Fri, May 06, 2011 - Page 13 News List

Past imperfect

Tony Coolidge’s mother never shared her Taiwanese Aboriginal background with him. ‘Voices in the Clouds’ documents his journey of self-discovery and examines the persecution that indigenous people face

By Catherine Shu  /  Staff Reporter

Two years later, after she passed away, Coolidge made his first trip to Taiwan as an adult. “After she died, my quest was not about discovering her culture, but about going and reconnecting with her family and bringing back her spirit in a way,” Coolidge says. “Only I discovered something totally unexpected.”

Coolidge says he can relate to the bigotry faced by his Atayal relatives because of the discrimination he experienced as an Asian American. In the American south, his mother and stepfather were viewed negatively for being a mixed-race couple; at school, his classmates taunted him with fake kung fu moves and “ching chong” noises.

“I can’t say I fully understand what my mother went through, but I understand what discrimination was like,” Coolidge says. “It gave me an understanding of why she did what she did to fit in with mainstream culture.”

Despite language and cultural barriers, Coolidge says he has always felt welcomed in Taiwan. He now lives in Tainan with his wife, Shu-min Hsu Coolidge (徐淑敏), and their three children.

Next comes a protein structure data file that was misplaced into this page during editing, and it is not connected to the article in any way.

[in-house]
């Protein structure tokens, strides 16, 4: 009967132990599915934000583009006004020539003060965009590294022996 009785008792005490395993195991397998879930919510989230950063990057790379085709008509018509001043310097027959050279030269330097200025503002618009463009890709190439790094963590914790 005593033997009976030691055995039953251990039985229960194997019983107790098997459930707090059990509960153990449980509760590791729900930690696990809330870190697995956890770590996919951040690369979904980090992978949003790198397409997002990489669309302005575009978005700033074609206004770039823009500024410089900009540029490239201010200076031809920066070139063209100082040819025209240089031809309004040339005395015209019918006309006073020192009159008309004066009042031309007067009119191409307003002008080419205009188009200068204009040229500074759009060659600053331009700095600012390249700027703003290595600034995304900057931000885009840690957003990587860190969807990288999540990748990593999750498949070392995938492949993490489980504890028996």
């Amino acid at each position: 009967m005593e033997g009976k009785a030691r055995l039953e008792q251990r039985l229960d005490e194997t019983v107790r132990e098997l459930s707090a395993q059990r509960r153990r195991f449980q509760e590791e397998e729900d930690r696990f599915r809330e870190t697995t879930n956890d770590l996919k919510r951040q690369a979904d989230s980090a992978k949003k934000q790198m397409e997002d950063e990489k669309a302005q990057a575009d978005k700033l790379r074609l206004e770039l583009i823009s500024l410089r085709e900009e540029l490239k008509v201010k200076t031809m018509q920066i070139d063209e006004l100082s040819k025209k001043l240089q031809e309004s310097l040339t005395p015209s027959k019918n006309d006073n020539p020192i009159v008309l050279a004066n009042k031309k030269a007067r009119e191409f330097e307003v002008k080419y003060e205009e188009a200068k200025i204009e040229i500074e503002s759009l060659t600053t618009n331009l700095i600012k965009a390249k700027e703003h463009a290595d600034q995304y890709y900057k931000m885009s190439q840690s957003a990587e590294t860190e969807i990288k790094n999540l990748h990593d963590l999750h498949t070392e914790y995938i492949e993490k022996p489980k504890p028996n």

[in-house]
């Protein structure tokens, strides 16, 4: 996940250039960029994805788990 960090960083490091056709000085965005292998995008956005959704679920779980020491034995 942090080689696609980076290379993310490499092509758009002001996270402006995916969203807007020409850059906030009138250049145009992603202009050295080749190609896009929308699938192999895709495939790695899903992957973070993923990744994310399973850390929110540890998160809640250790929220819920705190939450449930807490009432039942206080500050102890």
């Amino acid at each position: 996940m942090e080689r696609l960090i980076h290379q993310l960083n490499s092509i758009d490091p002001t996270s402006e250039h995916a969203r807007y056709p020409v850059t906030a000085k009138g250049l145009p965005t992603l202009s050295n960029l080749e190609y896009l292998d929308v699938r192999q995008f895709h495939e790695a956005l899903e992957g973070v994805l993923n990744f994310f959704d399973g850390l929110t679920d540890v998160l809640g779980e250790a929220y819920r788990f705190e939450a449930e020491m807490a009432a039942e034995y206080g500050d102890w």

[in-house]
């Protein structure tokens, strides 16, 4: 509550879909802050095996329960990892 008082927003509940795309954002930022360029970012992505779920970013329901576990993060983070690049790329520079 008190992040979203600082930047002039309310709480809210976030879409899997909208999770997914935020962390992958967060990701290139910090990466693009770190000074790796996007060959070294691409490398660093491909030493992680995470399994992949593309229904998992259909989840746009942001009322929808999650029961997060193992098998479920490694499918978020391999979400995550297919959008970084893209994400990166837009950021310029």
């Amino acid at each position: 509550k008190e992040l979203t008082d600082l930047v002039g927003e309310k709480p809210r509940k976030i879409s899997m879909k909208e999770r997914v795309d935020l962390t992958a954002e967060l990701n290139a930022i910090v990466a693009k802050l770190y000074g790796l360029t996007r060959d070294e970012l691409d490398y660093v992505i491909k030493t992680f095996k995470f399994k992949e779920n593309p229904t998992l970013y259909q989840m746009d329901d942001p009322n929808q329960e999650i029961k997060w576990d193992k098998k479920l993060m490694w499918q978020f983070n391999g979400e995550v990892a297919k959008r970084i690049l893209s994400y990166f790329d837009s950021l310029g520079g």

In the film, Shu-min is candid about the misconceptions she had about Taiwanese Aborigines before accompanying her husband on his journey of discovery. Voices in the Clouds was made for American audiences, but Coolidge and Hose hope it will give Taiwanese people a chance to reflect on their country’s complex, multi-layered ethnic heritage.

Hose says that when the film was screened at US film festivals, several Taiwanese-born audience members told him that they, like Coolidge, were surprised to find out about their home country’s Aboriginal tribes.

“I figured, ‘How are we ever going to help preserve a dying culture if people from their own country don’t even know the culture exists?’” Hose said. “Raising awareness is the first step on a long road toward preservation.”

“It’s from having a strong sense of belonging that you have a foundation to move forward in your life,” Coolidge added.

This story has been viewed 9608 times.

Comments will be moderated. Keep comments relevant to the article. Remarks containing abusive and obscene language, personal attacks of any kind or promotion will be removed and the user banned. Final decision will be at the discretion of the Taipei Times.

TOP top